Ireland’s coalition government has struck a hard-fought deal to cut climate emissions from the country’s key agricultural sector by 25% by 2030.
This level is significantly higher than the 22 per cent farmers had hoped for, but lower than Dublin’s initial target of up to 30 per cent.
Environment Minister and Green Party leader Eamon Ryan called it a “significant step in the right direction”, while Agriculture Minister Charlie McConalogue said the cuts were “difficult” but achievable.
Tim Cullinan, chairman of the Irish Farmers’ Association, called the 25 per cent cut a ‘massive, massive demand’ which could cost farmers €2billion a year and said the government had not budgeted to help them achieve this.
But environmentalists and opposition lawmakers say nothing less than a 30 per cent cut would be enough to meet the target of cutting Ireland’s overall greenhouse gas emissions by 51 per cent by the end of the decade compared to 2018 levels.
This objective already seems ambitious: greenhouse gas emissions increased by 4.7% in 2021and agricultural emissions, which represent almost 38% of this total, increased by 3%, according to official data.
In the government’s climate action plan last year, the agricultural sector was set to cut its emissions by 22-30%.
Hammering out a final level has strained the tripartite government, whose two main members – Fianna Fáil and Fine Gael – have large rural constituencies. The two are struggling to reverse falling approval ratings as nationalist Sinn Féin extend their lead in opinion polls.
Climate is a central issue for the third coalition partner, the Greens, and progress is already slow. The government admits that it only implemented 45% of its planned measures to reduce emissions in the second quarter of this year.
Ryan clung for days to a demand for cuts not falling below 26%, while McConalogue refused to budge beyond 24%. A final agreement was reached on Thursday after hours of haggling.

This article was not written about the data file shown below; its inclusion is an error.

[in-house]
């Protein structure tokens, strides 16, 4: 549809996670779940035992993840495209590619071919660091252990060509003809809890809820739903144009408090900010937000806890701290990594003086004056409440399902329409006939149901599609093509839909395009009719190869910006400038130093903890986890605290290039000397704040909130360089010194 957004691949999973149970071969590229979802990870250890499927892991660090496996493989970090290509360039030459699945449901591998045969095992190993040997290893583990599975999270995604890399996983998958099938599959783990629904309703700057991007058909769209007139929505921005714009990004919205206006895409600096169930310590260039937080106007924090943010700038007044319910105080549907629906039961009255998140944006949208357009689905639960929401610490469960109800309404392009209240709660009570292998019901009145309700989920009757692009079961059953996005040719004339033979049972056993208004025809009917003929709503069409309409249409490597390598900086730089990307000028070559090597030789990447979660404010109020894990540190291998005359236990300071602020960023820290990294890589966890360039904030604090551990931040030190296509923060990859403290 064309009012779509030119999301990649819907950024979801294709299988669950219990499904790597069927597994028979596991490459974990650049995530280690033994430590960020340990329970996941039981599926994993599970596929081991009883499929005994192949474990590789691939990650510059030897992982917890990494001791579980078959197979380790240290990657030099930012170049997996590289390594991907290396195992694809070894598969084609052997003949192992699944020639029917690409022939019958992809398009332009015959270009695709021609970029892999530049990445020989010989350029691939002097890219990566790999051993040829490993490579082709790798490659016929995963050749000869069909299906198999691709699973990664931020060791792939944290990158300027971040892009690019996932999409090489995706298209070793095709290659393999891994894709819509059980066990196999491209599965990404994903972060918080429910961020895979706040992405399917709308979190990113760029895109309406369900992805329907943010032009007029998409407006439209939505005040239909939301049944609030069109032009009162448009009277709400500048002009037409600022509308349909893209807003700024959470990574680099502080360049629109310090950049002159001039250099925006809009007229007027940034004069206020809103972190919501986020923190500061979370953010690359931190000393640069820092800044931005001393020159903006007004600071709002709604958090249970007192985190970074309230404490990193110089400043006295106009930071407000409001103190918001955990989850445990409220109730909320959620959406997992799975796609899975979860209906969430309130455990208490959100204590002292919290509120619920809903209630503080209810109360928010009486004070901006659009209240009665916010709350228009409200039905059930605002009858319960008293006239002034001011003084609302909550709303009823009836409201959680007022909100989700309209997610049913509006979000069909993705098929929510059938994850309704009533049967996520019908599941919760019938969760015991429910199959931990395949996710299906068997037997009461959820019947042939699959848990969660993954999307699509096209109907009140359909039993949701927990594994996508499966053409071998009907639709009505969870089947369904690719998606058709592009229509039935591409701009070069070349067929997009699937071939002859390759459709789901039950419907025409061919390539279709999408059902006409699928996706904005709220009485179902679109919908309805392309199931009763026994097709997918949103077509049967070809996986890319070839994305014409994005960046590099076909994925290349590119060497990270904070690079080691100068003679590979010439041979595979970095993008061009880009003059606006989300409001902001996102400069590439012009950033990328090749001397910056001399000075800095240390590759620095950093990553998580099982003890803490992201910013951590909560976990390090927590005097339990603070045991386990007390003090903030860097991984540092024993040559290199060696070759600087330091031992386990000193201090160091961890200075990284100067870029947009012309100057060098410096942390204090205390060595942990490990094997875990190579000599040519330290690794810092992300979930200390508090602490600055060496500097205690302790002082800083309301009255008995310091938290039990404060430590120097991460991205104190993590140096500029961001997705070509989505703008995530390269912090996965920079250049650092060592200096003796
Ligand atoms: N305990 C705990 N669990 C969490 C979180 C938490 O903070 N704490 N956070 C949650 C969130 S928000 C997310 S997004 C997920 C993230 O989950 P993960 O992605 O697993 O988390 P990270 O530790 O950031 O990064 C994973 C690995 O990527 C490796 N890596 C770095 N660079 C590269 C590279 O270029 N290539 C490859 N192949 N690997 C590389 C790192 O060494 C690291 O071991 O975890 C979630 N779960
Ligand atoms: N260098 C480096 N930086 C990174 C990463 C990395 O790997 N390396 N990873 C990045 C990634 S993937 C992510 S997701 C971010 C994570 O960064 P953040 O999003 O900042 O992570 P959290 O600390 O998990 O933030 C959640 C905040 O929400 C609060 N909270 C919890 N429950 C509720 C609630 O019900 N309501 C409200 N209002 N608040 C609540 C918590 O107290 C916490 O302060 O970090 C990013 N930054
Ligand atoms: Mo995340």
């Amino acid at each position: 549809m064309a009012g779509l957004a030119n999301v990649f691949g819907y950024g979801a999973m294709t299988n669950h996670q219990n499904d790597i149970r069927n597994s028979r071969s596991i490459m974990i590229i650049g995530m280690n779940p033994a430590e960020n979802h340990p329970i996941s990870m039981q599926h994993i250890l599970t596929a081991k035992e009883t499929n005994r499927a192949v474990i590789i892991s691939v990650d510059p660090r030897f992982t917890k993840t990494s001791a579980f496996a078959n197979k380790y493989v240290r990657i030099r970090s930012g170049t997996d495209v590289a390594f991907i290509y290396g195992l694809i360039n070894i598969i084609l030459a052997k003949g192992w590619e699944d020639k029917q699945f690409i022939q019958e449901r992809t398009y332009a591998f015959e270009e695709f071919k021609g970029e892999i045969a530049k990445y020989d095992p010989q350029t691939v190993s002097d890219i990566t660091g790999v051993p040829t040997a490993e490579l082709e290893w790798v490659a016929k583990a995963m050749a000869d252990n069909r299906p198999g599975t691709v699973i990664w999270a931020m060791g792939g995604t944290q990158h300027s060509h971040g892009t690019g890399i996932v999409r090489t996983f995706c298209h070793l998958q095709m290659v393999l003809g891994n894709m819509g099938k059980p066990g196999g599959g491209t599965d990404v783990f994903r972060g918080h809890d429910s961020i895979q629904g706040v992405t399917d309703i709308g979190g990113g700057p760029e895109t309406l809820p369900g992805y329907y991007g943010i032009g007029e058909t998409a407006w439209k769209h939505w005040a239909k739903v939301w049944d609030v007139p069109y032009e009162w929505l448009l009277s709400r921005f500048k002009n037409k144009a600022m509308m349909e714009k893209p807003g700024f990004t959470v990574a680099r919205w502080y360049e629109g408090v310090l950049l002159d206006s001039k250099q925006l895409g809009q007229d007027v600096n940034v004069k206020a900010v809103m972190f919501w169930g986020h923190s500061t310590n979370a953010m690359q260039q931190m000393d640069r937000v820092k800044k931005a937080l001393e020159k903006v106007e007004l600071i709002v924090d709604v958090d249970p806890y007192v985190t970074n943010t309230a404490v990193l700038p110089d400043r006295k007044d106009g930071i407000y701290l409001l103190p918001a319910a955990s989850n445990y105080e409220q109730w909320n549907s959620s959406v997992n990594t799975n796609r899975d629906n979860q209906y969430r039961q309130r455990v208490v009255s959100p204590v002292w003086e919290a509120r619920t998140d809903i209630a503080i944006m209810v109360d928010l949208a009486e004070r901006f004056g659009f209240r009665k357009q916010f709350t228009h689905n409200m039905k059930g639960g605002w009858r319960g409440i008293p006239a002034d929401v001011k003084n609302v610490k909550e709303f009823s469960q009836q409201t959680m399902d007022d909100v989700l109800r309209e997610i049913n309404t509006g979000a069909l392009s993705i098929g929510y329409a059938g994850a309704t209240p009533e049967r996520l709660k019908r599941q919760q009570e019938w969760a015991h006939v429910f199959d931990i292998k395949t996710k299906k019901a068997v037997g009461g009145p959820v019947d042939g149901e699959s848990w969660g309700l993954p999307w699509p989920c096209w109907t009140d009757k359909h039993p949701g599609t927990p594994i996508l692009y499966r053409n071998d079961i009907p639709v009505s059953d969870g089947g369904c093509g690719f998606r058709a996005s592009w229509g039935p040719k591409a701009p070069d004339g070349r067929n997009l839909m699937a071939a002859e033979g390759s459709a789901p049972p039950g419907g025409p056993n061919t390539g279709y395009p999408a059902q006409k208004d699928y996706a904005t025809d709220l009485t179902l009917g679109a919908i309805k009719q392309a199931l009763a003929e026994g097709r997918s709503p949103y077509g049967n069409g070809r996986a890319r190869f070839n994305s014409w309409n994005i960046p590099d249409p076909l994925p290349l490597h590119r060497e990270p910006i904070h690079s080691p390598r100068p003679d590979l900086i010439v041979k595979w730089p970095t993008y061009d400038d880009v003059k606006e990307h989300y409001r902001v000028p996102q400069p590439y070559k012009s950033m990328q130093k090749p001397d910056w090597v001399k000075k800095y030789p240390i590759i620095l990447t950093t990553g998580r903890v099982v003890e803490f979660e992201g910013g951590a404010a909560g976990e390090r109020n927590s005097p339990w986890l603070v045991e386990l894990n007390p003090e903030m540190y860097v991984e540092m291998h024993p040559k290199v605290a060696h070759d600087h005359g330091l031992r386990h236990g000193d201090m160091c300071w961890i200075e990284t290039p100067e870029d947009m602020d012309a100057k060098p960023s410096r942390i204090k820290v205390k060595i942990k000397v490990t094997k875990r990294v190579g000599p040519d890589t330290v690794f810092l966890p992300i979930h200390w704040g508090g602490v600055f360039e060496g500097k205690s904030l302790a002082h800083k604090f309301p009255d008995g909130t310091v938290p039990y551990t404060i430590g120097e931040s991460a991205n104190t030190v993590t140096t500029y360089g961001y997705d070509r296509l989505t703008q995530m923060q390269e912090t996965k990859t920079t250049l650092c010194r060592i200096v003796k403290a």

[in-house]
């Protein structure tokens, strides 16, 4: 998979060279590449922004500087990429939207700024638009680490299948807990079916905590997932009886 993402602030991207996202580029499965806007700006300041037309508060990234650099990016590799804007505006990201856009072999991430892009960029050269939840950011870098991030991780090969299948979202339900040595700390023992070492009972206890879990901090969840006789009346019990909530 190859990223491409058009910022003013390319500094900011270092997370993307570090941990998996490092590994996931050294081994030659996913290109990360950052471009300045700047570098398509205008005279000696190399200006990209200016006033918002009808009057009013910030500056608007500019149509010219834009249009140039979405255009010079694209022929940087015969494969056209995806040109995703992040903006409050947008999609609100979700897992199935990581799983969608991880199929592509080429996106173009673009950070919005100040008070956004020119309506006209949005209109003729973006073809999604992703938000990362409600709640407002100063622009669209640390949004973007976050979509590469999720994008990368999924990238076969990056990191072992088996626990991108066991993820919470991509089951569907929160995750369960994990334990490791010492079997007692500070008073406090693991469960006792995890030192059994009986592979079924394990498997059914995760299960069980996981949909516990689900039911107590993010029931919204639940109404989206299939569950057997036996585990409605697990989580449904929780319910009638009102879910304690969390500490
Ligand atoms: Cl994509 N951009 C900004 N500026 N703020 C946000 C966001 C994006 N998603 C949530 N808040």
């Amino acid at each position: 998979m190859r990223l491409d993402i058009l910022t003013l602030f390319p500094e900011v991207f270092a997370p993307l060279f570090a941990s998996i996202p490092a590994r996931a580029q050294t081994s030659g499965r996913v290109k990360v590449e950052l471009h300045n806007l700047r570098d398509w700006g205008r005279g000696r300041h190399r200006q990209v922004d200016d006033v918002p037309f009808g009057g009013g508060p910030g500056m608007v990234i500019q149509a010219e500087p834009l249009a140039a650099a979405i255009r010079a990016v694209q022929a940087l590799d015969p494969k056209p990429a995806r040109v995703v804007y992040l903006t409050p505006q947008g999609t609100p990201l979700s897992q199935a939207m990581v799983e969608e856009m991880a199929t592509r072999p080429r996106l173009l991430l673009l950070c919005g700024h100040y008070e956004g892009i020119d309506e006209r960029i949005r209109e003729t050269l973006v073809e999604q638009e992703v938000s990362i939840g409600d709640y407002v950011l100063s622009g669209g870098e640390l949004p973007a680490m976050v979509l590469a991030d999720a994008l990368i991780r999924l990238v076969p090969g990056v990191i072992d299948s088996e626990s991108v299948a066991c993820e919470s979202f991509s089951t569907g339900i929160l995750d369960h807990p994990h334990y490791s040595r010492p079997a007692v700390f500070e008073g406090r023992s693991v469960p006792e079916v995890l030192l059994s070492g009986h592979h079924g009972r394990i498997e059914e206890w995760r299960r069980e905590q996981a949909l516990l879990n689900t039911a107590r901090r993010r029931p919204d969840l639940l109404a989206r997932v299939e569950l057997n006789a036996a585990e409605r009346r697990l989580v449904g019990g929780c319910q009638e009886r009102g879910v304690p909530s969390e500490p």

Pat McCormack, chairman of the Irish Creamery Milk Suppliers’ Association, said the deal rendered “whole classes of farms unviable” and drove up prices.
He added: ‘Our livestock industry – both dairy and beef – is the lifeblood of rural Ireland and Minister McConalogue and the three coalition party leaders struck it to the core today’ today.”
Cullinan said: “This deal between Fianna Fáil, Fine Gael and the Green Party is about the survival of the government rather than the survival of rural Ireland.”
“It’s really impossible to see how we can achieve goals beyond 22 [per cent] without reducing herds — and it’s a matter of income for us,” said Brian Rushe, a dairy farmer.
Hannah Daly, a lecturer at University College Cork and an expert on sustainable energy transition and climate change, said the fact that the emission reductions required from agriculture were far lower than from other sectors in the economy was “a disappointment”.
The end of EU milk quotas in 2015 led to the expansion of the Irish dairy industry and the number of dairy cattle increased for 11 consecutive years. Methane emissions from Irish cattle and dairy herds are the The highest within the EU and European Economic Area for the size of the country’s population, and are “increasing steadily”, according to the Environmental Protection Agency.
The government has said it will support farmers through measures including renewable energy initiatives and the development of biomethane.
Although farmers have complained that they are not being offered funding to make the technological and other changes needed to reduce emissions, Ryan acknowledged in a recent interview with the FT: “You won’t do it just by waving your fingers and embarrassing people.